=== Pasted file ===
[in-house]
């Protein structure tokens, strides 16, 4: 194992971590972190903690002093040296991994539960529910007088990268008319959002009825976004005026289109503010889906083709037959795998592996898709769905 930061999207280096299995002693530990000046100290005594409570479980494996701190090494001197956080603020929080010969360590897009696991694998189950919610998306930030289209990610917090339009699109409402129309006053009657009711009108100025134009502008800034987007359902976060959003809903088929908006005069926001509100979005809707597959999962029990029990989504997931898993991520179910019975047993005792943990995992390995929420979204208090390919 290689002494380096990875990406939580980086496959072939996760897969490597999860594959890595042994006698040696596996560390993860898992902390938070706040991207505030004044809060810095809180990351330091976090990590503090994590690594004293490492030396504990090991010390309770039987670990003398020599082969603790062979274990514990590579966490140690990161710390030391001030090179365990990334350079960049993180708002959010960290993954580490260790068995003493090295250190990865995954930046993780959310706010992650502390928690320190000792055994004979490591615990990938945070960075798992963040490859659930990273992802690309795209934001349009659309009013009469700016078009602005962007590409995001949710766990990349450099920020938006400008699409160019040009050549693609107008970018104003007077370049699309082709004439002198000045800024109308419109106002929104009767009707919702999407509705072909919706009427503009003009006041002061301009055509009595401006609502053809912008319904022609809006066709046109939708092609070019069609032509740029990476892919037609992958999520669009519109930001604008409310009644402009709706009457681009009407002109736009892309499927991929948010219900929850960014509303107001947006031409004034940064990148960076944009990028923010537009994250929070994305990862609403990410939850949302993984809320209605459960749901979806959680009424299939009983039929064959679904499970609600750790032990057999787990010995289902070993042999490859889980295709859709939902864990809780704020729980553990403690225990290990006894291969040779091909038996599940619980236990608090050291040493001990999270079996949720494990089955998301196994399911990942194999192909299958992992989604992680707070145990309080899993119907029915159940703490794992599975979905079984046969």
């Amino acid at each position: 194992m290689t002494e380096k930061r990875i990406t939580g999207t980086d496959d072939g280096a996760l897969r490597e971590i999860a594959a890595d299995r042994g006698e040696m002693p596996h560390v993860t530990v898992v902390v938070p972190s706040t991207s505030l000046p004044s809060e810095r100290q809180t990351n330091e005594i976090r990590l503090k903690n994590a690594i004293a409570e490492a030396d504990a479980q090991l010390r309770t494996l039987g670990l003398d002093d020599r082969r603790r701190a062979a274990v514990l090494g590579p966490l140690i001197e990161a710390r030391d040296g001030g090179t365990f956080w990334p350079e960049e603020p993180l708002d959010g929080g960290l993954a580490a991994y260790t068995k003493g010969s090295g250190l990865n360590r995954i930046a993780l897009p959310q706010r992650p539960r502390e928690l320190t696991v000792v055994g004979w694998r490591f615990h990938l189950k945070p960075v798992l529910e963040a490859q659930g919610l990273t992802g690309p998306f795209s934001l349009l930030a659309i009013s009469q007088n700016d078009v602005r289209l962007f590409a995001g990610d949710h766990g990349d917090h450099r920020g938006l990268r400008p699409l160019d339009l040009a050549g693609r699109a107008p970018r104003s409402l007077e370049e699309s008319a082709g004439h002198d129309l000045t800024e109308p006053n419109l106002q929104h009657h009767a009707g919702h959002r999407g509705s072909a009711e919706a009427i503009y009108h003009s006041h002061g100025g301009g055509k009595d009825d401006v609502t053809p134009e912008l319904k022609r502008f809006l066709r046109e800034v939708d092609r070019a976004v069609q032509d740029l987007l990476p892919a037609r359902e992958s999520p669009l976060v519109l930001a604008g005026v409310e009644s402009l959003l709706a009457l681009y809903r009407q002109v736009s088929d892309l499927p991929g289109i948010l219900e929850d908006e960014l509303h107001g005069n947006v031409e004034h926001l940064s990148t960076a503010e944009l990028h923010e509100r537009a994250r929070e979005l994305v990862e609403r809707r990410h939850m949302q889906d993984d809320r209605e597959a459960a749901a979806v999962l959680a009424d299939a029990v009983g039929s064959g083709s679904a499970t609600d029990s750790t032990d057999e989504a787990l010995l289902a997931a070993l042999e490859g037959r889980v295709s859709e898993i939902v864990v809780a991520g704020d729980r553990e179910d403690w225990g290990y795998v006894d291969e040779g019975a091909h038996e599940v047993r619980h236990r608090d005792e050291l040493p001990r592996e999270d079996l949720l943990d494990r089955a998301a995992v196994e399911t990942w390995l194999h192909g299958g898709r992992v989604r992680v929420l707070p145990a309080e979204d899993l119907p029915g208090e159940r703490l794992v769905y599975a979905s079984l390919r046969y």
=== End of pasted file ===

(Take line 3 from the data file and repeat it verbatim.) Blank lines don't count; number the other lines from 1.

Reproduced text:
């Amino acid at each position: 194992m290689t002494e380096k930061r990875i990406t939580g999207t980086d496959d072939g280096a996760l897969r490597e971590i999860a594959a890595d299995r042994g006698e040696m002693p596996h560390v993860t530990v898992v902390v938070p972190s706040t991207s505030l000046p004044s809060e810095r100290q809180t990351n330091e005594i976090r990590l503090k903690n994590a690594i004293a409570e490492a030396d504990a479980q090991l010390r309770t494996l039987g670990l003398d002093d020599r082969r603790r701190a062979a274990v514990l090494g590579p966490l140690i001197e990161a710390r030391d040296g001030g090179t365990f956080w990334p350079e960049e603020p993180l708002d959010g929080g960290l993954a580490a991994y260790t068995k003493g010969s090295g250190l990865n360590r995954i930046a993780l897009p959310q706010r992650p539960r502390e928690l320190t696991v000792v055994g004979w694998r490591f615990h990938l189950k945070p960075v798992l529910e963040a490859q659930g919610l990273t992802g690309p998306f795209s934001l349009l930030a659309i009013s009469q007088n700016d078009v602005r289209l962007f590409a995001g990610d949710h766990g990349d917090h450099r920020g938006l990268r400008p699409l160019d339009l040009a050549g693609r699109a107008p970018r104003s409402l007077e370049e699309s008319a082709g004439h002198d129309l000045t800024e109308p006053n419109l106002q929104h009657h009767a009707g919702h959002r999407g509705s072909a009711e919706a009427i503009y009108h003009s006041h002061g100025g301009g055509k009595d009825d401006v609502t053809p134009e912008l319904k022609r502008f809006l066709r046109e800034v939708d092609r070019a976004v069609q032509d740029l987007l990476p892919a037609r359902e992958s999520p669009l976060v519109l930001a604008g005026v409310e009644s402009l959003l709706a009457l681009y809903r009407q002109v736009s088929d892309l499927p991929g289109i948010l219900e929850d908006e960014l509303h107001g005069n947006v031409e004034h926001l940064s990148t960076a503010e944009l990028h923010e509100r537009a994250r929070e979005l994305v990862e609403r809707r990410h939850m949302q889906d993984d809320r209605e597959a459960a749901a979806v999962l959680a009424d299939a029990v009983g039929s064959g083709s679904a499970t609600d029990s750790t032990d057999e989504a787990l010995l289902a997931a070993l042999e490859g037959r889980v295709s859709e898993i939902v864990v809780a991520g704020d729980r553990e179910d403690w225990g290990y795998v006894d291969e040779g019975a091909h038996e599940v047993r619980h236990r608090d005792e050291l040493p001990r592996e999270d079996l949720l943990d494990r089955a998301a995992v196994e399911t990942w390995l194999h192909g299958g898709r992992v989604r992680v929420l707070p145990a309080e979204d899993l119907p029915g208090e159940r703490l794992v769905y599975a979905s079984l390919r046969y």